Dragons of Faerun (Dungeons & Dragons d20 3.5 Fantasy Roleplaying, Forgotten Realms Supplement)

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Press:Wizards of the Coast Wizards of the Coast (August 8, 2006)
Author Name:Boyd, Eric L./ Bernstein, Eytan


Unleash the dragons within!Long ago, dragons ruled the world, and although their power has waxed and waned over the millennia, they never forget the glory of the distant past. 
Now and then, some world-shaking event or revelation brings out the worst in them … and transforms Faerûn forever.If you want dragons to serve important roles in your campaign, this supplement is for you! It describes some of Faerûn’s most notorious dragons and dracoliches and presents information on dragon-related organizations such as the church of Tiamat and the Cult of the Dragon.
In addition, this book includes ready-to-play adventures, new traps and treasures found within dragons’ lairs, new dragon spells, and new monsters.For use with these Dungeons & Dragons® productsPlayer’s Handbook™ Dungeon Master’s Guide™ Monster Manual™Forgotten Realms Campaign Setting Draconomicon™


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Comment List (Total:6)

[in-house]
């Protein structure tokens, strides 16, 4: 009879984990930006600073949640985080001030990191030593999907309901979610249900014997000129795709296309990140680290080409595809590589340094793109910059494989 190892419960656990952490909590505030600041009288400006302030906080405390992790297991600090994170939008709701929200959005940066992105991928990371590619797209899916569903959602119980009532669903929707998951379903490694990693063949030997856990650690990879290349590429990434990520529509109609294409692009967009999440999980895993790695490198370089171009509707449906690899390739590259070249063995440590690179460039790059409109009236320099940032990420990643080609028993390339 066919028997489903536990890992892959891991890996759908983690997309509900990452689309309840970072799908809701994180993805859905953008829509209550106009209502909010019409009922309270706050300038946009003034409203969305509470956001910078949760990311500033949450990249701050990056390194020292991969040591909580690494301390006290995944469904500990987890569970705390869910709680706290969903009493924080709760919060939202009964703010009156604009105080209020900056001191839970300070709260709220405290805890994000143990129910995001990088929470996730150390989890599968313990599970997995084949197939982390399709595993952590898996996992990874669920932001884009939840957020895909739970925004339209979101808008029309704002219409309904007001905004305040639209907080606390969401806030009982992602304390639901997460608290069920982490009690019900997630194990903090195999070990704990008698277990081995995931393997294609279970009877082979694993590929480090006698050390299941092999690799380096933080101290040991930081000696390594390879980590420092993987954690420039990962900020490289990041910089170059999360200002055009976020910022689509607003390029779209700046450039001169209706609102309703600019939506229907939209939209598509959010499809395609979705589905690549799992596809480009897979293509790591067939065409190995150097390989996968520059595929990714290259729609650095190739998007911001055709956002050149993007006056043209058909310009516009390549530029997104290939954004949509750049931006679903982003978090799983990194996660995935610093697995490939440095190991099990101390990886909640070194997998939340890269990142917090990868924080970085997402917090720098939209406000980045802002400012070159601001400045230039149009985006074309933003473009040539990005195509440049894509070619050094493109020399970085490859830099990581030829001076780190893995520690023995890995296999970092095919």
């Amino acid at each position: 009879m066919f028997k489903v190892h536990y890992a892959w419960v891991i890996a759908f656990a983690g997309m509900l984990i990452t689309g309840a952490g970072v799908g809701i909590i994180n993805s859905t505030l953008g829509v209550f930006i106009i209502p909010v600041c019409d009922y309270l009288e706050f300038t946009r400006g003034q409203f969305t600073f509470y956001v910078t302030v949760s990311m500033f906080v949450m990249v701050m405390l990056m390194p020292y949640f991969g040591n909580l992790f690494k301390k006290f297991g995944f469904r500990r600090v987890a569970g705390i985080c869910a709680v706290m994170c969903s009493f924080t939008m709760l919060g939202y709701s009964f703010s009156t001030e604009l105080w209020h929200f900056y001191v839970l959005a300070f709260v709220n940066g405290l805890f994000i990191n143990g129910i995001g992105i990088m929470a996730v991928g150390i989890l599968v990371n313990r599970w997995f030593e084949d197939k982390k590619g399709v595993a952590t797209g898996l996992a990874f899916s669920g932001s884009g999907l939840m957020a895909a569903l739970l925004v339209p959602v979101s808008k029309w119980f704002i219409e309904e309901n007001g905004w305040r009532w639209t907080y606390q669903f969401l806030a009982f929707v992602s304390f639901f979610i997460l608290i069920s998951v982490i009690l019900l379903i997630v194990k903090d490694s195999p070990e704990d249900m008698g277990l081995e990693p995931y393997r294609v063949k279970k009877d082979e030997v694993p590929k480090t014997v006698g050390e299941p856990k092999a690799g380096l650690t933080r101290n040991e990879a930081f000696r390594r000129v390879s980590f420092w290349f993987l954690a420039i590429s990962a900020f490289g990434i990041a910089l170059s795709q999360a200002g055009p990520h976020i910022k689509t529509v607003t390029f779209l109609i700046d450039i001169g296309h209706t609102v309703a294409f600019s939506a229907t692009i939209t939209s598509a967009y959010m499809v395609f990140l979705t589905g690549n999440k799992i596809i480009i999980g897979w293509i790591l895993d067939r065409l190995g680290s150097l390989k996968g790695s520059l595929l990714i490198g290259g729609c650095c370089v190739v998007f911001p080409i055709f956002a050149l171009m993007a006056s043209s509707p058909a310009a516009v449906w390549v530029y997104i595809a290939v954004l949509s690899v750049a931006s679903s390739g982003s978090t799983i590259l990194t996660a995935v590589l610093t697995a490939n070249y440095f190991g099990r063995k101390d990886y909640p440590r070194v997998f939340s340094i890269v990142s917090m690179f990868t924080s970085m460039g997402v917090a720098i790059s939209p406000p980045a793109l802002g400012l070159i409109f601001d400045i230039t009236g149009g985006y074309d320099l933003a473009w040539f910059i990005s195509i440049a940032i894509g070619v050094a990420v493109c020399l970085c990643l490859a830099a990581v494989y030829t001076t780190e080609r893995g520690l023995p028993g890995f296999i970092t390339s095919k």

•     There's probably no debating that Dragons are the most popular monster in Dungeons & Dragons. Heck, it's part of the name! But for a long time there was a problem with dragons, dating back to the first Monster Manual for AD&D. Instead of striking fear into the hearts of adventurers the way they should, the appearance of a dragon was usually cause for celebration by players. There was never any doubt that they were going to defeat the dragon, and haul away a truckload full of loot and magic items. There were two reasons for this: One, dragons originally were vastly under-powered, and two, DM's were often not skilled enough to take advantage of all the dragon's abilities.Thankfully these days we don't have the former problem, and really shouldn't have the latter problem either. Dragons have been upgraded to the terrors they should be, and are no longer as generic as the average Orc. When it comes right down to it, no two dragons are alike. They are unique in their personalities and their motivations. Afterall, these are extremely intelligent creatures.Wizards of the Coast's latest supplement is Dragons of Faerun, a compendium of unique dragons, new dragons, new dragon spells, new magic items, ready-to-play adventures, and much more. These unique dragons run the gamut from the young adult Mercury dragon named Tostyn Alaerthmaugh with a CR of 8, to the great wyrm red dragon who is Tiamat's Chosen champion, Tchazzar with a CR of 40! But before we get to the unique dragons, the book provides a very detailed history of Dragons and the unending war between Tiamat and Bahamut.The book goes into great detail on each of the unique dragons featured, with details on all of their abilities/feats and powers, history, treasure hoard, lair, known allies and enemies, and tactics. In addition, each entry provides various knowledge checks for players to locate the dragon's lairs and other information, and adventure hooks for players and DMs to encounter the various dragons. One caveat is that a few of the unique dragons do not have their stats listed but instead your directed to use the stats of a typical specimen as described in the "Draconomicon" and abilities from various other supplements. These notes even give the page number to these other books but it would still have been nice for them to be included all in one spot. In addition, 25 more dragons are each given a capsule notation. These dragons originally appeared in Ed Greenwood's long running series "Wyrms of the North" in Dragon Magazine and the original articles are available on the Wizards of the Coast website for free.But the book isn't just 160 page of dragons, there's lots more here. The Cult of the Dragon, the Church of Tiamat, and other dragon orders are featured which include short, but in-depth complete adventures. One of my favorite chapters is on dragon lairs and provides new, and devious traps, tactics, and monsters, all to help protect a dragon's lair. Your PC's won't think they're on the way to a tea party after encountering the Exhaustion Trap or new monsters like the Redspawn Birther. The Birthers were abnormal Red Dragon spawn but are now being bred by the Church of Tiamat.Some two dozen new spells and a like number of new magic items, including both minor and major artifacts are also included. Finally three new dragon types are described: The Mercury Dragon, Steel Dragon, and Mist Dragon, although if memory serves there were earlier incarnations of these many years ago in Dragon magazine. The book concludes with a 10 page appendix of every known dragon on Faerun.The Dragons of Faerun is a perfect complement to 2003's Draconomicon. Even if you don't want to use the Dragons in the book, it will help players to devise unique dragons of their own. This may be my favorite supplement of 2006 so far!Reviewed by Tim Janson